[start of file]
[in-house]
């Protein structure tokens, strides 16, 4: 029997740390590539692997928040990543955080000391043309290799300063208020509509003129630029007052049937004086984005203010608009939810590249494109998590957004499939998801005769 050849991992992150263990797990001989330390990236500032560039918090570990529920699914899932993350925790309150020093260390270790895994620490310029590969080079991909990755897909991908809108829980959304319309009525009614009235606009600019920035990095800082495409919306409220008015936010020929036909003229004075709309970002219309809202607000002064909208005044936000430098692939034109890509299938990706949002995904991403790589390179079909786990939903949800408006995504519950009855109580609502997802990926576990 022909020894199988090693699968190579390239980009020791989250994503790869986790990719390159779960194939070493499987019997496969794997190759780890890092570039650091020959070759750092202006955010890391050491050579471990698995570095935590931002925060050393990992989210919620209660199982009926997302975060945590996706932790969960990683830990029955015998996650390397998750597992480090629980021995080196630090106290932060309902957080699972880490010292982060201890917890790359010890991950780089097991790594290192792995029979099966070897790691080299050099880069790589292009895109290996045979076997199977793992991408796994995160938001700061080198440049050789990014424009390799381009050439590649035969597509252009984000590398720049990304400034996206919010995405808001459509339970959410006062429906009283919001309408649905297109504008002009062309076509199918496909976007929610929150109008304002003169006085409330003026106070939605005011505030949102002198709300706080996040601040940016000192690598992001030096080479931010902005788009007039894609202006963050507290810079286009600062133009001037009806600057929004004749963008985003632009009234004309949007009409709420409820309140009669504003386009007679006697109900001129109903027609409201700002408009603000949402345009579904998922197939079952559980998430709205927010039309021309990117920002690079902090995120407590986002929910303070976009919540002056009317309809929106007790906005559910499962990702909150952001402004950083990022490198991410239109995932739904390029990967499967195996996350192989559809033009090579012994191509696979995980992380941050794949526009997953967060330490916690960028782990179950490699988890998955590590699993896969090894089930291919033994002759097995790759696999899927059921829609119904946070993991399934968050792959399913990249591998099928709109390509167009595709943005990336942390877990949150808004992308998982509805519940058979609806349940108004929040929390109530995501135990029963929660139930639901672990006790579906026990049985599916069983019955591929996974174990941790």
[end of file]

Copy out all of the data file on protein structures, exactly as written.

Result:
[in-house]
């Protein structure tokens, strides 16, 4: 029997740390590539692997928040990543955080000391043309290799300063208020509509003129630029007052049937004086984005203010608009939810590249494109998590957004499939998801005769 050849991992992150263990797990001989330390990236500032560039918090570990529920699914899932993350925790309150020093260390270790895994620490310029590969080079991909990755897909991908809108829980959304319309009525009614009235606009600019920035990095800082495409919306409220008015936010020929036909003229004075709309970002219309809202607000002064909208005044936000430098692939034109890509299938990706949002995904991403790589390179079909786990939903949800408006995504519950009855109580609502997802990926576990 022909020894199988090693699968190579390239980009020791989250994503790869986790990719390159779960194939070493499987019997496969794997190759780890890092570039650091020959070759750092202006955010890391050491050579471990698995570095935590931002925060050393990992989210919620209660199982009926997302975060945590996706932790969960990683830990029955015998996650390397998750597992480090629980021995080196630090106290932060309902957080699972880490010292982060201890917890790359010890991950780089097991790594290192792995029979099966070897790691080299050099880069790589292009895109290996045979076997199977793992991408796994995160938001700061080198440049050789990014424009390799381009050439590649035969597509252009984000590398720049990304400034996206919010995405808001459509339970959410006062429906009283919001309408649905297109504008002009062309076509199918496909976007929610929150109008304002003169006085409330003026106070939605005011505030949102002198709300706080996040601040940016000192690598992001030096080479931010902005788009007039894609202006963050507290810079286009600062133009001037009806600057929004004749963008985003632009009234004309949007009409709420409820309140009669504003386009007679006697109900001129109903027609409201700002408009603000949402345009579904998922197939079952559980998430709205927010039309021309990117920002690079902090995120407590986002929910303070976009919540002056009317309809929106007790906005559910499962990702909150952001402004950083990022490198991410239109995932739904390029990967499967195996996350192989559809033009090579012994191509696979995980992380941050794949526009997953967060330490916690960028782990179950490699988890998955590590699993896969090894089930291919033994002759097995790759696999899927059921829609119904946070993991399934968050792959399913990249591998099928709109390509167009595709943005990336942390877990949150808004992308998982509805519940058979609806349940108004929040929390109530995501135990029963929660139930639901672990006790579906026990049985599916069983019955591929996974174990941790």